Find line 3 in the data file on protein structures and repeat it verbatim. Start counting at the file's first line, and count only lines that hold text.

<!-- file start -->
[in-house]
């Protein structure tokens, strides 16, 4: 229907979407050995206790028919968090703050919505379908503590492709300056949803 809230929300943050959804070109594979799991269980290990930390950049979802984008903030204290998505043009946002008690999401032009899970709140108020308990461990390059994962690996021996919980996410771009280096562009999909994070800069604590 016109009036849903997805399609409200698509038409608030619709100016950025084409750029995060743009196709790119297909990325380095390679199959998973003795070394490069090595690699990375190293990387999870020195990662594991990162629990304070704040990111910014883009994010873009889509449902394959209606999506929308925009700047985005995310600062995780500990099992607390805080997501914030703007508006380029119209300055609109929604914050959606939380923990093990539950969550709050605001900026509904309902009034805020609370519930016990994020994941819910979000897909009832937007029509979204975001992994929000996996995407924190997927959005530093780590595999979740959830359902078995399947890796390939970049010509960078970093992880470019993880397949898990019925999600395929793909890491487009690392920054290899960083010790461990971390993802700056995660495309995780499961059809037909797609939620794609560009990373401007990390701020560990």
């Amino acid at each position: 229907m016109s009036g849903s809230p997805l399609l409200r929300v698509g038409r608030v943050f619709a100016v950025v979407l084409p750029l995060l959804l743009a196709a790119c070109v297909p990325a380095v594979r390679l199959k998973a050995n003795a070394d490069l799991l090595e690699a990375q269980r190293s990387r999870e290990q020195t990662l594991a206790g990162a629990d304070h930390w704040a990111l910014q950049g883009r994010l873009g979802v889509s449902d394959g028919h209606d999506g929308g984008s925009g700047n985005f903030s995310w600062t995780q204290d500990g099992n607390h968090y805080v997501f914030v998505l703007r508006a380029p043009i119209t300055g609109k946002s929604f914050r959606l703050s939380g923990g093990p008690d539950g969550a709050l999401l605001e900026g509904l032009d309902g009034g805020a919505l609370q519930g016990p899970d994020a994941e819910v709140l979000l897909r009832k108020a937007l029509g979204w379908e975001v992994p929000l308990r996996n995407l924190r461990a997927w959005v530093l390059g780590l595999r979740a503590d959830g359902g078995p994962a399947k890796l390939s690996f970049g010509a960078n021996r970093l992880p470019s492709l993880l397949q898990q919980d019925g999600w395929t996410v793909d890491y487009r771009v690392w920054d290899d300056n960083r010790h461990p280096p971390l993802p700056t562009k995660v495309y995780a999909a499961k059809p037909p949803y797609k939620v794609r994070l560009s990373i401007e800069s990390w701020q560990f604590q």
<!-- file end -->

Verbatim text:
């Amino acid at each position: 229907m016109s009036g849903s809230p997805l399609l409200r929300v698509g038409r608030v943050f619709a100016v950025v979407l084409p750029l995060l959804l743009a196709a790119c070109v297909p990325a380095v594979r390679l199959k998973a050995n003795a070394d490069l799991l090595e690699a990375q269980r190293s990387r999870e290990q020195t990662l594991a206790g990162a629990d304070h930390w704040a990111l910014q950049g883009r994010l873009g979802v889509s449902d394959g028919h209606d999506g929308g984008s925009g700047n985005f903030s995310w600062t995780q204290d500990g099992n607390h968090y805080v997501f914030v998505l703007r508006a380029p043009i119209t300055g609109k946002s929604f914050r959606l703050s939380g923990g093990p008690d539950g969550a709050l999401l605001e900026g509904l032009d309902g009034g805020a919505l609370q519930g016990p899970d994020a994941e819910v709140l979000l897909r009832k108020a937007l029509g979204w379908e975001v992994p929000l308990r996996n995407l924190r461990a997927w959005v530093l390059g780590l595999r979740a503590d959830g359902g078995p994962a399947k890796l390939s690996f970049g010509a960078n021996r970093l992880p470019s492709l993880l397949q898990q919980d019925g999600w395929t996410v793909d890491y487009r771009v690392w920054d290899d300056n960083r010790h461990p280096p971390l993802p700056t562009k995660v495309y995780a999909a499961k059809p037909p949803y797609k939620v794609r994070l560009s990373i401007e800069s990390w701020q560990f604590q």